06/01/04 — Local Scout receives rare national award

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Local Scout receives rare national award

By Bonnie Edwards
Published in News on June 1, 2004 1:58 PM

MOUNT OLIVE -- Eagle Scout Stevie Lewis has received a national scouting award, one of only two given in the last 30 years in the Tuscarora Council.

The William T. Hornaday badge is the oldest conservation award in America, having started in the early 1900s when scouting was first getting started. It is named after Dr. William T. Hornaday, a director at the New York Zoological Park who worked with Boy Scouts to motivate them to take an active role in conservation.

Stevie Lewis and Emma Lewis

News-Argus/Bonnie Edwards

Emma Lewis is shown pinning the national Hornaday badge on her son, Stevie Lewis, an Eagle Scout, who earned the award by doing a conservation project at the Cliffs of the Neuse State Park.

Tom Millisor, the Torhunta District scout executive, presented the award to Lewis during a National Court of Honor that began at 7 p.m. Monday in the Mount Olive Methodist Church. The award was for work Lewis did on a conservation project at the Cliffs of the Neuse State Park. The project involved removing old landscape timbers that were decayed and moving plants into a place that was re-seeded after being retired as a picnic area.

The park rangers told his troop leader, Mike Best, they welcome anybody who wants to work on their Eagle or conservation projects. They said the work done by Lewis and the other five Scouts was part of a larger project to improve the park.

Qualification for the award is difficult, said Millisor. An Eagle working to earn the Hornaday badge must earn specific merit badges that deal with conservation and environmental science, design a project and demonstrate leadership through planning and recruiting volunteers, follow through with the project and then apply to the National Office of the Boy Scouts of America. Going through this process does not guarantee the youth's approval.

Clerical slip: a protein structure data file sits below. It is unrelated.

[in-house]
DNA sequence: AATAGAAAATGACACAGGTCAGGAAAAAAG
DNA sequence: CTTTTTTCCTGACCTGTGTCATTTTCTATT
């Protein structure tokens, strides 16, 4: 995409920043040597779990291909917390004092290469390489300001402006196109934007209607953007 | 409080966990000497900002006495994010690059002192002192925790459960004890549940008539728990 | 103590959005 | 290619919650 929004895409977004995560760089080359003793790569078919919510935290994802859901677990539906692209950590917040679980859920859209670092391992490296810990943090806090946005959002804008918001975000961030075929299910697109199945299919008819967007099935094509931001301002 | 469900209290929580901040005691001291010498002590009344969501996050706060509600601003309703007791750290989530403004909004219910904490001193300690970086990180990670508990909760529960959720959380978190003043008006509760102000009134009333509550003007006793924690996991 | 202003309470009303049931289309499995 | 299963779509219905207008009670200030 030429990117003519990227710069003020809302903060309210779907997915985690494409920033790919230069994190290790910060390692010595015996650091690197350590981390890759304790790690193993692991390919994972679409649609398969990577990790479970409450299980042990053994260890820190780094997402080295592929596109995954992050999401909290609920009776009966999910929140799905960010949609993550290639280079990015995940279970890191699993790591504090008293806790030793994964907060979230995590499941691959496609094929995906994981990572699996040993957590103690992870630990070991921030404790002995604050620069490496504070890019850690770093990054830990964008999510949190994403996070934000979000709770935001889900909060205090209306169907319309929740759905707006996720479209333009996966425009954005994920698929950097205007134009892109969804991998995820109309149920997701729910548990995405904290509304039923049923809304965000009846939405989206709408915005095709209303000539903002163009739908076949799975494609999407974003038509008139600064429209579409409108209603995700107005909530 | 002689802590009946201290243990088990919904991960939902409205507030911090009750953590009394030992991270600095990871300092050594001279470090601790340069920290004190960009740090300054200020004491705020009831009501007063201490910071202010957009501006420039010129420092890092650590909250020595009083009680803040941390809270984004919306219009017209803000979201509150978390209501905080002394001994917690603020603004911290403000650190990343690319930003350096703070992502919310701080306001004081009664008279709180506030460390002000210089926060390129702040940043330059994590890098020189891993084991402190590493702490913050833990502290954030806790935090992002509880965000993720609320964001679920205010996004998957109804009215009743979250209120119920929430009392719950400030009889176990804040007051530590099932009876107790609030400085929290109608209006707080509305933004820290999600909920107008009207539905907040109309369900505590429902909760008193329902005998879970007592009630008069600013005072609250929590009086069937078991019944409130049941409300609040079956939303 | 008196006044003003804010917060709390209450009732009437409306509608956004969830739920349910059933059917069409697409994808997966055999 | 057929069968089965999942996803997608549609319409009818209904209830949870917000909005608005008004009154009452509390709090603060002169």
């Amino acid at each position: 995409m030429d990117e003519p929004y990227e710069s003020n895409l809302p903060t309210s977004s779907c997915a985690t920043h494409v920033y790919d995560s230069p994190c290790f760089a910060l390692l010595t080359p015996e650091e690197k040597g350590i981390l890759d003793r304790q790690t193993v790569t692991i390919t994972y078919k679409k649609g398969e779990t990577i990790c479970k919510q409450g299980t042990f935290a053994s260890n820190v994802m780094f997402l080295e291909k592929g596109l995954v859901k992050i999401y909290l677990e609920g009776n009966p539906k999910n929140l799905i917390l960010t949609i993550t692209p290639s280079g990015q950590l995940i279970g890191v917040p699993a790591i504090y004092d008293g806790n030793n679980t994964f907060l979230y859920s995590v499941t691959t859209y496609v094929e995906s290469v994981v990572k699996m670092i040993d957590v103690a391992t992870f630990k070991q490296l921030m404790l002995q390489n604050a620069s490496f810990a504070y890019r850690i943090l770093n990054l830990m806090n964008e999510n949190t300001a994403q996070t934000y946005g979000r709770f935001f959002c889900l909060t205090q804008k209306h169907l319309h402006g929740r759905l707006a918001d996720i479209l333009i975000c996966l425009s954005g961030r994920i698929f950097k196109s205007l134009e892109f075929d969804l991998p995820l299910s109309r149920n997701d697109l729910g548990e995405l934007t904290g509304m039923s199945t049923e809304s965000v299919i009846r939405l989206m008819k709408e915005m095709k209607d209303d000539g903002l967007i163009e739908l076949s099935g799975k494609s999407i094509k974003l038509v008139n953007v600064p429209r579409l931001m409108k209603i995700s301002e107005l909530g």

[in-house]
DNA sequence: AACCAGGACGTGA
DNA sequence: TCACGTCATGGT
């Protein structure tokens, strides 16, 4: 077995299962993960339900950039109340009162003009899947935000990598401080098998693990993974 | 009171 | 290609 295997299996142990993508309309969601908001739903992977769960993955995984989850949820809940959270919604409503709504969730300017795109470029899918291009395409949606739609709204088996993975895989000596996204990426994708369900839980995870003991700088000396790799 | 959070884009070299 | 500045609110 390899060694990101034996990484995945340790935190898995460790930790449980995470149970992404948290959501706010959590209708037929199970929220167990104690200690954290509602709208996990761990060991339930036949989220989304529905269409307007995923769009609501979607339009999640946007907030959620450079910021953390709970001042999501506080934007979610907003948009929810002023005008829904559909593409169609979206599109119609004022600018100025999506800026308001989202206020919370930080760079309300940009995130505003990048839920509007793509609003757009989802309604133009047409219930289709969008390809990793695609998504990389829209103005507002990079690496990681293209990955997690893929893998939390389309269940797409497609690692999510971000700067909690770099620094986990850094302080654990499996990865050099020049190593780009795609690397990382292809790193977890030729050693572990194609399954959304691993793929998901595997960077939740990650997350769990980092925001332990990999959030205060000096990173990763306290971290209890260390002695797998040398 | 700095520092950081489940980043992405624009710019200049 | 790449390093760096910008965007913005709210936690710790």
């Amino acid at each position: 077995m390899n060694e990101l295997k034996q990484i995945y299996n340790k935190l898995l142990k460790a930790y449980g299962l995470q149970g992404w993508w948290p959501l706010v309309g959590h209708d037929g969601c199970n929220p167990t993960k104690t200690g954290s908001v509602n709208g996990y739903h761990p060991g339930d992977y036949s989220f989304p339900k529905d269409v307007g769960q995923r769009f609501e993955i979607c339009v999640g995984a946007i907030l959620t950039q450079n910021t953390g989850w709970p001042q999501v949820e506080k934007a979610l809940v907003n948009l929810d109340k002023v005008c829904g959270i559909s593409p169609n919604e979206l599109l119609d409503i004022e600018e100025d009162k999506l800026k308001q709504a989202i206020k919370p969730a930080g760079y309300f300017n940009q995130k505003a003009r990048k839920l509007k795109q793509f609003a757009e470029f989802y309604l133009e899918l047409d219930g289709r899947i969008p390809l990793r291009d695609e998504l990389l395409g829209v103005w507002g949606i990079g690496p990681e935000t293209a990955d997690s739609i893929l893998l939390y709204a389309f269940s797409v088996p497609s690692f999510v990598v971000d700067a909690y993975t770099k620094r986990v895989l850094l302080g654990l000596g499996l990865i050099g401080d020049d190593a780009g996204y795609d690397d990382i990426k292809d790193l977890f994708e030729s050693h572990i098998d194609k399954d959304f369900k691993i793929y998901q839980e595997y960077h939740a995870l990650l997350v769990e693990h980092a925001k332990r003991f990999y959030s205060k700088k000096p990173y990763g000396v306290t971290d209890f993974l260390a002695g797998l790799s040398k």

While Eagle projects must be approved locally before the work starts, the Hornaday badge comes after the Eagle finishes the work and is ready to submit the paperwork to the national scouting office. The local council checks to make sure all the criteria are followed before sending it to the national office.

Millisor said that when Lewis and Best brought in the paperwork for the Hornaday badge, he had never seen one. Bill Lappin, the Tuscarora Council executive, had only given one in the past 30 years.

Lewis doubts this will be his last post-Eagle project. The night after he received his Eagle he was looking in the Scout handbook to find another one to do. "I'll probably do that again," he said.

But he says he will be too busy this summer to start another project. He will go to Brevard Music Center for its summer program and then back to Winston-Salem to the School of the Arts for his senior year. His instrument is the French horn.

"Being away from home took me away from the (Scout) meetings, and I wanted to stay involved," he said. He had been involved in scouting from the first grade when he became a Tiger Cub, and he didn't know life without it. "So much time was being spent in the classroom and in a six-by-six practice room, it was good to get out in the woods and do something."

He said he found the project easy to do from long distance. It involved more planning than Eagle projects. Then, he set up the work through e-mails and telephone conversations. Several fellow Scouts helped him with the two days of labor-intensive work it took while he was home on weekends.

"It took a lot of manual labor, a lot of sweat," said Lewis. "It's a larger application of what we're taught in Scouts."

His mother, Emma Lewis, pinned the Hornaday badge on him. His father, Steve Lewis, beamed with pride.

Stevie Lewis had earned his Eagle award last year at the age of 15. Mrs. Lewis said that gave him ample time to keep on working on post-Eagle projects.

"He can keep on until his 18th birthday," she said. "All of this was done in his 16th year."

She said a lot of boys who receive their Eagle around age 18 run out of time to do these other projects. He has time to go farther, and she says she's proud of him.